>>> renderer = zope.component.getMultiAdapter( ... (demoform.jsSubscriptions, request), interfaces.IRenderer) >>> renderer.update() >>> print renderer.render() $(document).ready(function(){ $("#...-hello").bind("dblclick", function(){alert("The ...");}); $("#...-hello").bind("change", function(){alert("The ...");}); $("#...-hello").bind("load", function(){alert("The ...");}); $("#...-hello").bind("blur", function(){alert("The ...");}); $("#...-hello").bind("focus", function(){alert("The ...");}); $("#...-hello").bind("keydown", function(){alert("The ...");}); $("#...-hello").bind("keyup", function(){alert("The ...");}); $("#...-hello").bind("mousedown", function(){alert("The ...");}); $("#...-hello").bind("mousemove", function(){alert("The ...");}); $("#...-hello").bind("mouseout", function(){alert("The ...");}); $("#...-hello").bind("mouseover", function(){alert("The ...");}); $("#...-hello").bind("mouseup", function(){alert("The ...");}); $("#...-hello").bind("resize", function(){alert("The ...");}); $("#...-hello").bind("select", function(){alert("The ...");}); $("#...-hello").bind("submit", function(){alert("The ...");}); $("#...-dblhello").bind("click", function(){alert("The ...");}); $("#...-dblhello").bind("dblclick", function(){alert("The ...");}); $("#...-dblhello").bind("change", function(){alert("The ...");}); $("#...-dblhello").bind("load", function(){alert("The ...");}); $("#...-dblhello").bind("blur", function(){alert("The ...");}); $("#...-dblhello").bind("focus", function(){alert("The ...");}); $("#...-dblhello").bind("keydown", function(){alert("The ...");}); $("#...-dblhello").bind("keyup", function(){alert("The ...");}); $("#...-dblhello").bind("mousedown", function(){alert("The ...");}); $("#...-dblhello").bind("mousemove", function(){alert("The ...");}); $("#...-dblhello").bind("mouseout", function(){alert("The ...");}); $("#...-dblhello").bind("mouseover", function(){alert("The ...");}); $("#...-dblhello").bind("mouseup", function(){alert("The ...");}); $("#...-dblhello").bind("resize", function(){alert("The ...");}); $("#...-dblhello").bind("select", function(){alert("The ...");}); $("#...-dblhello").bind("submit", function(){alert("The ...");}); $("#...-hello").bind("click", function(){alert("Hello World clicked!");}); })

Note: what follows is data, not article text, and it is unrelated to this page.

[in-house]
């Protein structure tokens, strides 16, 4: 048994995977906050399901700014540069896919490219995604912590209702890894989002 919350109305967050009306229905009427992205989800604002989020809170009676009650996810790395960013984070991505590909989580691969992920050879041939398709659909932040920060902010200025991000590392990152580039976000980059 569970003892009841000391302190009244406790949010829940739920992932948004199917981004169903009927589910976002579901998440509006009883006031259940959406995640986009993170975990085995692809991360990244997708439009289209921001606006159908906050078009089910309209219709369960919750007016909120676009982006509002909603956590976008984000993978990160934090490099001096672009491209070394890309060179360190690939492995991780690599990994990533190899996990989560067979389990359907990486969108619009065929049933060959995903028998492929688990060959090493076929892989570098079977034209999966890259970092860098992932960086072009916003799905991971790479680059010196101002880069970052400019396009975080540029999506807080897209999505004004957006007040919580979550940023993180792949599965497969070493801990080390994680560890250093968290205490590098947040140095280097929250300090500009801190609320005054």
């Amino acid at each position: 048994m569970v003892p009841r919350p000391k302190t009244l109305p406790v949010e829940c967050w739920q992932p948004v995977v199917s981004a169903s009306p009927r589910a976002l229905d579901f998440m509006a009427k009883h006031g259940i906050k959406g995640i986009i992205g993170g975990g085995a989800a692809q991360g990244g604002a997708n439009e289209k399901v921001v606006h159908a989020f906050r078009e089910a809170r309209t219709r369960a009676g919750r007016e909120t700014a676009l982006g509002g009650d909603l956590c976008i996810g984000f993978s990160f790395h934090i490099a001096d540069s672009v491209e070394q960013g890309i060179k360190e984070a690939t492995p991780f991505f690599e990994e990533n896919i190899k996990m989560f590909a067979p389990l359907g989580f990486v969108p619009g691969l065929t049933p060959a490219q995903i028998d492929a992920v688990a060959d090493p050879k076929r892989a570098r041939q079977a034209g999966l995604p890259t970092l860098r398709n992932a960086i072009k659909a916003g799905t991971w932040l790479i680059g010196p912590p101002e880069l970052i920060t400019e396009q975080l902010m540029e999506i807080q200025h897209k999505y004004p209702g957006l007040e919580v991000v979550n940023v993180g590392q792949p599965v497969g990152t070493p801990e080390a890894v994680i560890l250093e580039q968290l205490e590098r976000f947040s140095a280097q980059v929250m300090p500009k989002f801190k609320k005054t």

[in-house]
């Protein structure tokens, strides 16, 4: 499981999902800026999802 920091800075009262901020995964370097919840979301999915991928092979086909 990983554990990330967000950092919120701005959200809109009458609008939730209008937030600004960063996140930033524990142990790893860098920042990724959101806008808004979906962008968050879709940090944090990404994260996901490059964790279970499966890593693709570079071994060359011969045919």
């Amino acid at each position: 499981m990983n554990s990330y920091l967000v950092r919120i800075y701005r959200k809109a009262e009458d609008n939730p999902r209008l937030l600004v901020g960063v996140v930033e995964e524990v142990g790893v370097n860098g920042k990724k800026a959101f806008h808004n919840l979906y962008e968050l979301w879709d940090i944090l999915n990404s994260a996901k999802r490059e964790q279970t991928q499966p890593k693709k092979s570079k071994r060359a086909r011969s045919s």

While this output might seem excessive, it demonstrates that the generic IJSEvent subscription truly causes a subscription to all events. Further, a more specific directive takes precendence over the more generic one. This is due to the built-in adapter registry of the JSHandlers class.

Finally, handler declarations can also be chained, allowing a handler to be registered for multiple field-event combinations that cannot be expressed by common interfaces:

>>> class Form(form.Form): ... buttons = button.Buttons(IButtons) ... ... @jsaction.handler(IButtons['hello'], jsevent.CLICK) ... @jsaction.handler(IButtons['hello'], jsevent.DBLCLICK) ... def showHelloWorldMessage(self, event, selector): ... return '''alert("The event '%s' occured.");''' %event.name

>>> demoform = Form(None, request) >>> demoform.update()

Rendering the subscriptions gives the following result:

>>> renderer = zope.component.getMultiAdapter( ... (demoform.jsSubscriptions, request), interfaces.IRenderer) >>> renderer.update() >>> print renderer.render() $(document).ready(function(){ $("#form-buttons-hello").bind("click", function(){alert("The ...");}); $("#form-buttons-hello").bind("dblclick", function(){alert("The ...");}); })

Attaching Events to Form Fields

Javascript handlers do not only work for buttons, but also for fields. Let's create a simple schema that we can use to create a form:

>>> import zope.schema

>>> class IPerson(zope.interface.Interface): ... name = zope.schema.TextLine(title=u'Name') ... age = zope.schema.Int(title=u'Age')

Even though somewhat pointless, whenever the "age" field is clicked on or the "name" widget value changed, we would like to get an alert:

>>> class PersonAddForm(form.AddForm): ... fields = field.Fields(IPerson) ... ... @jsaction.handler(fields['age']) ... def ageClickEvent(self, event, selector): ... return 'alert("The Age was Clicked!");' ... ... @jsaction.handler(fields['name'], event=jsevent.CHANGE) ... def nameChangeEvent(self, event, selector): ... return 'alert("The Name was Changed!");'

We also need to register all of the default z3c.form registrations:

>>> from z3c.form.testing import setupFormDefaults >>> setupFormDefaults()

After adding a simple template for the form, it can be rendered: